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Page last updated at 11:32 GMT, Thursday, 17 June 2010 12:32 UK
Conservation volunteering numbers on the up in Norfolk
David Keller, BBC Norfolk
By David Keller
BBC Norfolk

Mark Webster (left), from BTCV in north Norfolk and Ernie Woodrow (right), volunteer
Mark Webster (left) has gained 100 volunteers to help in north Norfolk

Conservation volunteers in Norfolk are on the increase as more people give their time to help look after the county's wildlife habitats.

A new BTCV (British Trust for Conservation Volunteers) sector in north Norfolk has seen volunteers increase to more than 100.

The Norwich division has also seen membership rocket from 105 to 331 between 2007 and 2009.

"People can make a difference," said Mark Webster from BTCV north Norfolk.

BBC Springwatch, based in Norfolk for its third year in 2010, is helping to highlight the importance of the local environment and encouraging people to be green and respect the wildlife around them.

"With climate change, you hear about it all the time," said Mark, who has been a volunteer for 20 years and has led the BTCV operation in north Norfolk since October 2009.

"We, as volunteers, are the people who make a difference by enabling wildlife to move and disperse as it happens.

"We maintain the habitats that help wildlife to thrive as that threat carries on," he added.

The BTCV is now in its 51st year and has a mission "to create a more sustainable future by inspiring people and improving places".

The trust now supports 1,936 local community groups and has 300,000 volunteers across the UK.

"BTCV has had projects in Norwich for a long time but we've been very lucky in the last year to get two new projects going," said Mark.

"In Thetford, as part of the Healthy Towns Initiative, we have a Green Gym and North Norfolk District Council got some lottery money in via Natural England to run our project across north Norfolk from Fakenham to Stalham.

"The volunteers are very enthusiastic and they really enjoy getting stuck in. You meet people and it's nice and social."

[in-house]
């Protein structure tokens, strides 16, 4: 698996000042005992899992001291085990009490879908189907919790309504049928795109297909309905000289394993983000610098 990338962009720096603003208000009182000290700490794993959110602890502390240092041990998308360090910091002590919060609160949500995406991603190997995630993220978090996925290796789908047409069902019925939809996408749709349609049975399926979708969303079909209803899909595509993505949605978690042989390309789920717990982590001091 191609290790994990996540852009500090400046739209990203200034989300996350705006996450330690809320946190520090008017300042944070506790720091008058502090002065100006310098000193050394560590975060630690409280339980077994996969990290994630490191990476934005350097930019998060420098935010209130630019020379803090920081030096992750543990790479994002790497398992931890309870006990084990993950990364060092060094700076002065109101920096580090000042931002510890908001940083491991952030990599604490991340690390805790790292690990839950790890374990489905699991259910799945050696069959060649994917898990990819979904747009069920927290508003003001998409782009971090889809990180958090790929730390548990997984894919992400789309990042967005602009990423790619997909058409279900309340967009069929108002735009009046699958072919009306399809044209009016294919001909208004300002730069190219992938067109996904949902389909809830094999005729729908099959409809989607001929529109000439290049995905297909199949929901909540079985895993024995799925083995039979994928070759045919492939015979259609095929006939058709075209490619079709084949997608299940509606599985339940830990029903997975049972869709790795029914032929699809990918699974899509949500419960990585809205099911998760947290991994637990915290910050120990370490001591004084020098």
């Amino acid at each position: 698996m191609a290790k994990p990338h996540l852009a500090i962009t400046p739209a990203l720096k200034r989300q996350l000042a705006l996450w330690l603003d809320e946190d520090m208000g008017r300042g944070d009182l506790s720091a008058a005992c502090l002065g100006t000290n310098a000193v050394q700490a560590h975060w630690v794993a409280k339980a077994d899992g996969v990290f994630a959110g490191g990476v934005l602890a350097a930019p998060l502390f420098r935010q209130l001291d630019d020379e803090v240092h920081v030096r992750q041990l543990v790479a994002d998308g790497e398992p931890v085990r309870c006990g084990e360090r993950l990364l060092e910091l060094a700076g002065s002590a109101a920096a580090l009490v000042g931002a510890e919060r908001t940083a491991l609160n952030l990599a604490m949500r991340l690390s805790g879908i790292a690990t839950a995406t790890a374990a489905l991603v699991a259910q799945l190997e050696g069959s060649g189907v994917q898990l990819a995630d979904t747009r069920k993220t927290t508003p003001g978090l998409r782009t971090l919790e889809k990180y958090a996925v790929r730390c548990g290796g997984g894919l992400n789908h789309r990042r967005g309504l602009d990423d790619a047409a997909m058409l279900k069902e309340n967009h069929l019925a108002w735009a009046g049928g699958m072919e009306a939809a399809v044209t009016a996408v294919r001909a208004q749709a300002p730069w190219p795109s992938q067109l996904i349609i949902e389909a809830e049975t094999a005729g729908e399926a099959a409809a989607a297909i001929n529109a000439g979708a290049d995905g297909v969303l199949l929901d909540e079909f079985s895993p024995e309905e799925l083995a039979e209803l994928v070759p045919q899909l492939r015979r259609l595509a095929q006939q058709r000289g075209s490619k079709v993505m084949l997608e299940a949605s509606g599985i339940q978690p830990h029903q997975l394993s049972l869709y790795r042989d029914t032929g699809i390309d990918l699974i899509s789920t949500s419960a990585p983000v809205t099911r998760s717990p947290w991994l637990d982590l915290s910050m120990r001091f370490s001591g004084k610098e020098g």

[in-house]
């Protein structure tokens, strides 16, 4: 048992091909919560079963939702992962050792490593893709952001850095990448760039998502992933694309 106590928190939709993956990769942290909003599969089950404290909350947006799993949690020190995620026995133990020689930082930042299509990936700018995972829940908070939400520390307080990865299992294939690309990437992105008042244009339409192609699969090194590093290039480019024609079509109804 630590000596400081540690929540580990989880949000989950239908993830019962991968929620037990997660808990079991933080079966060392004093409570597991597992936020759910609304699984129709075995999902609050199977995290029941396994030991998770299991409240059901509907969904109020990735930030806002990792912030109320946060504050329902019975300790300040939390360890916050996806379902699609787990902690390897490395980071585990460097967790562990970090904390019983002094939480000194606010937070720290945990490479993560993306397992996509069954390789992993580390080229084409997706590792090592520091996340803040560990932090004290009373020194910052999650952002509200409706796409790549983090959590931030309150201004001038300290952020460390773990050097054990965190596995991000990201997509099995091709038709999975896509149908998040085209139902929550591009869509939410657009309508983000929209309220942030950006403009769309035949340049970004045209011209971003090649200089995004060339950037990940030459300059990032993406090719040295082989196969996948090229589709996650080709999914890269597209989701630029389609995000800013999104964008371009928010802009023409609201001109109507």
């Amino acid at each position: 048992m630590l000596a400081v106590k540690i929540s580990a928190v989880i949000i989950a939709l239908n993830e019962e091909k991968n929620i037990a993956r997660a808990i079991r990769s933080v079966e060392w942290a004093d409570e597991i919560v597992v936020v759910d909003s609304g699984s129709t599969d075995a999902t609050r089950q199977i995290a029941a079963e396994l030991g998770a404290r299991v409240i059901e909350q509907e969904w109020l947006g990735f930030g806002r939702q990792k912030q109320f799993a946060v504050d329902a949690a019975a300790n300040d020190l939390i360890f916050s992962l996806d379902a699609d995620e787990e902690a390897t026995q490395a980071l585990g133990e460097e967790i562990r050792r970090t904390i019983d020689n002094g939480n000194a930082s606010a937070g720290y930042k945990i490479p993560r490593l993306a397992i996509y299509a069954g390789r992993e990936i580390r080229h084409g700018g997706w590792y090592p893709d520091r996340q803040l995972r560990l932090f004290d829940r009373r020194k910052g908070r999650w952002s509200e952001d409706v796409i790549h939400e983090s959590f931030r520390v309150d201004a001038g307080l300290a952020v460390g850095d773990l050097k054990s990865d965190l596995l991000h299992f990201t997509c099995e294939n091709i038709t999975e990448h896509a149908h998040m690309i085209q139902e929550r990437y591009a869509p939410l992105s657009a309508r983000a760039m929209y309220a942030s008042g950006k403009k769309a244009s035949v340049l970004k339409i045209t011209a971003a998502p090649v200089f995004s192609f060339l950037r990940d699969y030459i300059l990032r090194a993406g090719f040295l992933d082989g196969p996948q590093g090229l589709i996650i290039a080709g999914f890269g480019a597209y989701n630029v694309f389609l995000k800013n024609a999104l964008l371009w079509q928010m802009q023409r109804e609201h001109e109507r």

Volunteering opportunities

However, the BTCV is not the only organisation that provides conservation volunteering sessions around the county.

Cockshoot Broad (Photo: Ray Jones)
The Broads provide an abundance of volunteering opportunities

Voluntary Norfolk, the group that supports voluntary organisations and volunteers across the county, can help put you in touch with people who run fun conservation projects.

Norfolk's waterways, a mecca to thousands of visitors each year, benefit from around 250 volunteers set up by the Broads Authority.

Their volunteers range in age from 15 to 83.

"My voluntary work with the Broads has been varied, always interesting and incredibly rewarding," said Howard Constantine, whose volunteering work of seven years has helped him achieve an NVQ in environmental conservation.

"It's always a privilege to be out in the Broads and be given the chance to help in maintaining its unique characteristics," he added.

"Having busy lives these days, it's good to connect with our surroundings, keep fit in the process and learn new skills," said Diane Alaoui, a member of the volunteer team at the Trinity Broads.

"You might catch a glimpse of an otter, or even our elusive bittern, and think that you may have helped towards the survival of these creatures," she added.


Conservation volunteering, although giving up your time for free, doesn't have to be a chore and has many benefits.

"People should get involved in volunteering because they gain many new skills and see new places," said Debbie Murray from BTCV in Norwich.

Chris Packham and Kate Humble from BBC Springwatch
BBC Springwatch is encouraging people to get their hands dirty

"You get to work as part of a team, learn how to use tools, get the satisfaction of a job well done, make new friends, get fitter, lose weight and perhaps come across places you never knew existed," she added.

"There isn't really a commitment - you turn up when you want to. No one is forcing you to push yourselves - we do three-hour sessions and full days," said Mark Webster.

The projects are also varied, take place in woodlands, parks and meadows across Norfolk and can be structured to complement your skills.

"The work depends on the time of year. In winter we do a lot of scrub control, tree felling and pond clearance and in the summer we do construction work, bracken bashing and heathland restoration," said Debbie.

"I think volunteer numbers are on the rise because more people understand the benefits of volunteering and how it can improve your chances of getting employment."



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